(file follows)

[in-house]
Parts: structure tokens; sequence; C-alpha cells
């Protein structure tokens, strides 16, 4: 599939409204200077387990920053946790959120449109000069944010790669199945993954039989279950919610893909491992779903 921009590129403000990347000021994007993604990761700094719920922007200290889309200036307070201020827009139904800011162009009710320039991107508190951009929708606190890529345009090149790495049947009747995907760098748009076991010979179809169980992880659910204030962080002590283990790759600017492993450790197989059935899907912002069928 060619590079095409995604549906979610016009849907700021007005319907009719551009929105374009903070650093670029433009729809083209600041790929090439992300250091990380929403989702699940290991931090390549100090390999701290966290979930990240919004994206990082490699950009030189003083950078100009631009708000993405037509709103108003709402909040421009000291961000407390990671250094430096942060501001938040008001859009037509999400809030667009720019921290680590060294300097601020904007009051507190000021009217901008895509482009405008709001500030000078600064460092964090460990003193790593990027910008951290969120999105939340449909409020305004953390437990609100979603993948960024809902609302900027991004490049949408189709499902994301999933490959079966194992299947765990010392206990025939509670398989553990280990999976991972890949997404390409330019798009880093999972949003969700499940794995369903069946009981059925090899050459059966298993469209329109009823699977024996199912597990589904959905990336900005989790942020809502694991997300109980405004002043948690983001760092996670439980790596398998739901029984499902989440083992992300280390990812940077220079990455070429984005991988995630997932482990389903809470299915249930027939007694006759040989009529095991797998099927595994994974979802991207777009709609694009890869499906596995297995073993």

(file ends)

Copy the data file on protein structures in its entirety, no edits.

[in-house]
Parts: structure tokens; sequence; C-alpha cells
């Protein structure tokens, strides 16, 4: 599939409204200077387990920053946790959120449109000069944010790669199945993954039989279950919610893909491992779903 921009590129403000990347000021994007993604990761700094719920922007200290889309200036307070201020827009139904800011162009009710320039991107508190951009929708606190890529345009090149790495049947009747995907760098748009076991010979179809169980992880659910204030962080002590283990790759600017492993450790197989059935899907912002069928 060619590079095409995604549906979610016009849907700021007005319907009719551009929105374009903070650093670029433009729809083209600041790929090439992300250091990380929403989702699940290991931090390549100090390999701290966290979930990240919004994206990082490699950009030189003083950078100009631009708000993405037509709103108003709402909040421009000291961000407390990671250094430096942060501001938040008001859009037509999400809030667009720019921290680590060294300097601020904007009051507190000021009217901008895509482009405008709001500030000078600064460092964090460990003193790593990027910008951290969120999105939340449909409020305004953390437990609100979603993948960024809902609302900027991004490049949408189709499902994301999933490959079966194992299947765990010392206990025939509670398989553990280990999976991972890949997404390409330019798009880093999972949003969700499940794995369903069946009981059925090899050459059966298993469209329109009823699977024996199912597990589904959905990336900005989790942020809502694991997300109980405004002043948690983001760092996670439980790596398998739901029984499902989440083992992300280390990812940077220079990455070429984005991988995630997932482990389903809470299915249930027939007694006759040989009529095991797998099927595994994974979802991207777009709609694009890869499906596995297995073993």